In 1891, after many years without commercial success in France, Paul Gauguin traveled to the island of Tahiti, speculating that such exotic imagery would sell well in Paris. The central figure in this painting is a young Tahitian girl named Teha’amana who lies on her stomach, glancing sideways at us. In this work, Gauguin said he was trying to represent the Polynesian fear of the tupapaú, or spirit of the dead, who appears here as an older woman in a black cloak. On the wall behind the bed are several feathery white forms, which the artist described as phosphorescent lights that exemplified the interest the spirits take in the living.
From this description, one might ascertain that the girl, who, according to Gauguin, was just thirteen years old at the time, is afraid of the specter. The artist later described their relationship as representing a series of dualities, including “youth and old age, light and darkness, and life and death.” Alternatively, could her apprehension be provoked by what she sees beyond the picture plane? During his time in Tahiti, Gauguin assumed the role not only of an artist framing and executing compositions, often projecting his own primitivist preconceptions in doing so, but also of a much older man who was in a position to take advantage of his subject. The work’s mysteriousness creates space for a great deal of open-ended discussion around its content as well as the artist’s intent.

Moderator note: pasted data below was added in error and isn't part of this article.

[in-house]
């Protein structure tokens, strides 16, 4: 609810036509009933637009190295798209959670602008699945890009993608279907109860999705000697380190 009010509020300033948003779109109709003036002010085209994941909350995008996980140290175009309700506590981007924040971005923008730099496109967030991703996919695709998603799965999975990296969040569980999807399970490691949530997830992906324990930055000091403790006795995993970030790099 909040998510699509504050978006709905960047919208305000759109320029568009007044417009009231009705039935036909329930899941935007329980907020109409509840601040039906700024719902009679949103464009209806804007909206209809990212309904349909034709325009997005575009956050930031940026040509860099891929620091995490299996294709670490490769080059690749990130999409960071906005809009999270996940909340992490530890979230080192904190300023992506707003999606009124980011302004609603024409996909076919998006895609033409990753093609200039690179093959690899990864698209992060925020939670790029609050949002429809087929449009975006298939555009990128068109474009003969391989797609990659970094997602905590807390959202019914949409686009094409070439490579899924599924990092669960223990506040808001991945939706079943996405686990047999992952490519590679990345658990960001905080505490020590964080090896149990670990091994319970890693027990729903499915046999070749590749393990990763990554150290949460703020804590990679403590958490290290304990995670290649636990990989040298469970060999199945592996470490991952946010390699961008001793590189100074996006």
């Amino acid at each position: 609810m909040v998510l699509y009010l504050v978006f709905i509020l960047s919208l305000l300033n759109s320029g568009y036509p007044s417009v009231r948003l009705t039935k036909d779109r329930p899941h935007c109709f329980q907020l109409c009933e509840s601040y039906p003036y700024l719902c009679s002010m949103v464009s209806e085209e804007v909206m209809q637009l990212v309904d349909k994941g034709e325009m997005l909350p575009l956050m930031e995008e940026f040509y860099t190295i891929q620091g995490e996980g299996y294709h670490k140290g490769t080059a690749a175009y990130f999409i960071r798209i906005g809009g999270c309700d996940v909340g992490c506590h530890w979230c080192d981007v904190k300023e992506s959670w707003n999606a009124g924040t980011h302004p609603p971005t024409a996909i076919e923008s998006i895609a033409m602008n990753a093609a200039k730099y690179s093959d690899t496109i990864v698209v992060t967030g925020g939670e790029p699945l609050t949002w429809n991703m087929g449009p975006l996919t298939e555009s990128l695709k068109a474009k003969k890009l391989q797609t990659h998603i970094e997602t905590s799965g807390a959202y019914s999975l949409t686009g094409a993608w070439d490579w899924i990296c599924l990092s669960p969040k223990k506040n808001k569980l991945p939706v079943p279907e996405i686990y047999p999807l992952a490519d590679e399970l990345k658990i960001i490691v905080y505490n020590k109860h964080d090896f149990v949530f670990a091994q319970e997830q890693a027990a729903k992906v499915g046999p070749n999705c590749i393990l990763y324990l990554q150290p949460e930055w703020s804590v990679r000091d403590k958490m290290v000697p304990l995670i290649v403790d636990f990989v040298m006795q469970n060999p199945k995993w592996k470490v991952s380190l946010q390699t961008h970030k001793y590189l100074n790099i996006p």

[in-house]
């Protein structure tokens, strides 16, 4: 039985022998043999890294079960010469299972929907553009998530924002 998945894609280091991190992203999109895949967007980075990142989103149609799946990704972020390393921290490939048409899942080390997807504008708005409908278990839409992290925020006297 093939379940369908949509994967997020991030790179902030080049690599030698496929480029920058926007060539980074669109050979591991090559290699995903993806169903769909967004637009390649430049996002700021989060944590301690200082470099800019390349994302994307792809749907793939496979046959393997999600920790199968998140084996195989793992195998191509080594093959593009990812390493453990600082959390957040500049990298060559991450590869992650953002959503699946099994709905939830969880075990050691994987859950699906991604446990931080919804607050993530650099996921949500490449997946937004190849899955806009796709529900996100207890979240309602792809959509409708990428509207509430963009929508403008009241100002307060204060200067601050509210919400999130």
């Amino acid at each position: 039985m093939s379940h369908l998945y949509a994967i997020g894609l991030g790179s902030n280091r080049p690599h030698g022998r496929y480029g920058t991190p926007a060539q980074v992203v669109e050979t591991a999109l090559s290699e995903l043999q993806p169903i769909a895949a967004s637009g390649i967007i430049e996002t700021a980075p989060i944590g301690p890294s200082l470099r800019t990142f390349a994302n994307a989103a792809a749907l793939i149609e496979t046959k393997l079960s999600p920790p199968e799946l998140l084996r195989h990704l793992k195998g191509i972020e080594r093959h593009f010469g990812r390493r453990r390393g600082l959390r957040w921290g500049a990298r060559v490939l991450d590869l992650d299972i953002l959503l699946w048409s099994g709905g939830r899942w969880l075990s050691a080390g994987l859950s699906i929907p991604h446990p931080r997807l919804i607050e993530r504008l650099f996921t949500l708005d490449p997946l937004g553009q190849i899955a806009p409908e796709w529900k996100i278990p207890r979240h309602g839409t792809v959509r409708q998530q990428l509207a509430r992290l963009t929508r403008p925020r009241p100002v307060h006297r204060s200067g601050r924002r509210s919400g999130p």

Label from Humble and Human: An Exhibition in Honor of Ralph C. Wilson, Jr., February 2–May 26, 2019
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